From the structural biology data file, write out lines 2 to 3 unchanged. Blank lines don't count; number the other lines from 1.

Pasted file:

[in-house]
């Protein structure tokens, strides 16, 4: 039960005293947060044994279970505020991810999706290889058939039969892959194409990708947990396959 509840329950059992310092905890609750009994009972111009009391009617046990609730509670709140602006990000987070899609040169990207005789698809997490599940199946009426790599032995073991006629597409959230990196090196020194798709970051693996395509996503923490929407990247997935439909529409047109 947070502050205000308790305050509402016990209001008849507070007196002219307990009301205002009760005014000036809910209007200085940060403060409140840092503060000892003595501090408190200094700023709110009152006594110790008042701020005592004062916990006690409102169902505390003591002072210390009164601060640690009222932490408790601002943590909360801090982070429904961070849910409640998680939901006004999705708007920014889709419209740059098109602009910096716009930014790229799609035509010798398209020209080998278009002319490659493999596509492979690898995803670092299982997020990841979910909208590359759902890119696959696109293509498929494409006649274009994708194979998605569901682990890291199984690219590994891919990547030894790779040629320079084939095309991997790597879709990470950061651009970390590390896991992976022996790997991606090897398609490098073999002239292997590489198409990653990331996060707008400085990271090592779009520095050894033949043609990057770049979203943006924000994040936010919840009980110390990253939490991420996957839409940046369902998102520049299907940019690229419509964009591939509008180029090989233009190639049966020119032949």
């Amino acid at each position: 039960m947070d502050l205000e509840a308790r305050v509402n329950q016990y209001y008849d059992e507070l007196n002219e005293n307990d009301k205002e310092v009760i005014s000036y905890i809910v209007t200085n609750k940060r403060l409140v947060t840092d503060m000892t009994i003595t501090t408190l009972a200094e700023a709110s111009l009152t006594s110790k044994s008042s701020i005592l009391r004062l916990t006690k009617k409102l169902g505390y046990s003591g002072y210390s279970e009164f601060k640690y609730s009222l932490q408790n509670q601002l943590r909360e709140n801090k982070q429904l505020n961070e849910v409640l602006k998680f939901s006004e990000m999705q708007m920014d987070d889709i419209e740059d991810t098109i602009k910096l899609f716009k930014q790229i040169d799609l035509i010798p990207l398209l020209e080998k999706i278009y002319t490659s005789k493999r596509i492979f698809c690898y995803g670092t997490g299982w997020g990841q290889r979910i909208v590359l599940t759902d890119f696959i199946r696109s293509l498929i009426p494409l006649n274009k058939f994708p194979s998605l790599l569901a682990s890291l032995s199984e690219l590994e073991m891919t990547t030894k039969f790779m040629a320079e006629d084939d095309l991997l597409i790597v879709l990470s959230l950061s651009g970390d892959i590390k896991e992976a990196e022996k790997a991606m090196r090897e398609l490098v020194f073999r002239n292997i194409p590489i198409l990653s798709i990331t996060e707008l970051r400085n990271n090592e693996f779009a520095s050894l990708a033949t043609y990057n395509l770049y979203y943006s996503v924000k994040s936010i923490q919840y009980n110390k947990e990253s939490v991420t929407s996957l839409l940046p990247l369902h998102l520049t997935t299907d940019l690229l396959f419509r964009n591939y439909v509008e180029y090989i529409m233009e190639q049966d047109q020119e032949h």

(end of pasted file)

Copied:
């Protein structure tokens, strides 16, 4: 039960005293947060044994279970505020991810999706290889058939039969892959194409990708947990396959 509840329950059992310092905890609750009994009972111009009391009617046990609730509670709140602006990000987070899609040169990207005789698809997490599940199946009426790599032995073991006629597409959230990196090196020194798709970051693996395509996503923490929407990247997935439909529409047109 947070502050205000308790305050509402016990209001008849507070007196002219307990009301205002009760005014000036809910209007200085940060403060409140840092503060000892003595501090408190200094700023709110009152006594110790008042701020005592004062916990006690409102169902505390003591002072210390009164601060640690009222932490408790601002943590909360801090982070429904961070849910409640998680939901006004999705708007920014889709419209740059098109602009910096716009930014790229799609035509010798398209020209080998278009002319490659493999596509492979690898995803670092299982997020990841979910909208590359759902890119696959696109293509498929494409006649274009994708194979998605569901682990890291199984690219590994891919990547030894790779040629320079084939095309991997790597879709990470950061651009970390590390896991992976022996790997991606090897398609490098073999002239292997590489198409990653990331996060707008400085990271090592779009520095050894033949043609990057770049979203943006924000994040936010919840009980110390990253939490991420996957839409940046369902998102520049299907940019690229419509964009591939509008180029090989233009190639049966020119032949």
């Amino acid at each position: 039960m947070d502050l205000e509840a308790r305050v509402n329950q016990y209001y008849d059992e507070l007196n002219e005293n307990d009301k205002e310092v009760i005014s000036y905890i809910v209007t200085n609750k940060r403060l409140v947060t840092d503060m000892t009994i003595t501090t408190l009972a200094e700023a709110s111009l009152t006594s110790k044994s008042s701020i005592l009391r004062l916990t006690k009617k409102l169902g505390y046990s003591g002072y210390s279970e009164f601060k640690y609730s009222l932490q408790n509670q601002l943590r909360e709140n801090k982070q429904l505020n961070e849910v409640l602006k998680f939901s006004e990000m999705q708007m920014d987070d889709i419209e740059d991810t098109i602009k910096l899609f716009k930014q790229i040169d799609l035509i010798p990207l398209l020209e080998k999706i278009y002319t490659s005789k493999r596509i492979f698809c690898y995803g670092t997490g299982w997020g990841q290889r979910i909208v590359l599940t759902d890119f696959i199946r696109s293509l498929i009426p494409l006649n274009k058939f994708p194979s998605l790599l569901a682990s890291l032995s199984e690219l590994e073991m891919t990547t030894k039969f790779m040629a320079e006629d084939d095309l991997l597409i790597v879709l990470s959230l950061s651009g970390d892959i590390k896991e992976a990196e022996k790997a991606m090196r090897e398609l490098v020194f073999r002239n292997i194409p590489i198409l990653s798709i990331t996060e707008l970051r400085n990271n090592e693996f779009a520095s050894l990708a033949t043609y990057n395509l770049y979203y943006s996503v924000k994040s936010i923490q919840y009980n110390k947990e990253s939490v991420t929407s996957l839409l940046p990247l369902h998102l520049t997935t299907d940019l690229l396959f419509r964009n591939y439909v509008e180029y090989i529409m233009e190639q049966d047109q020119e032949h």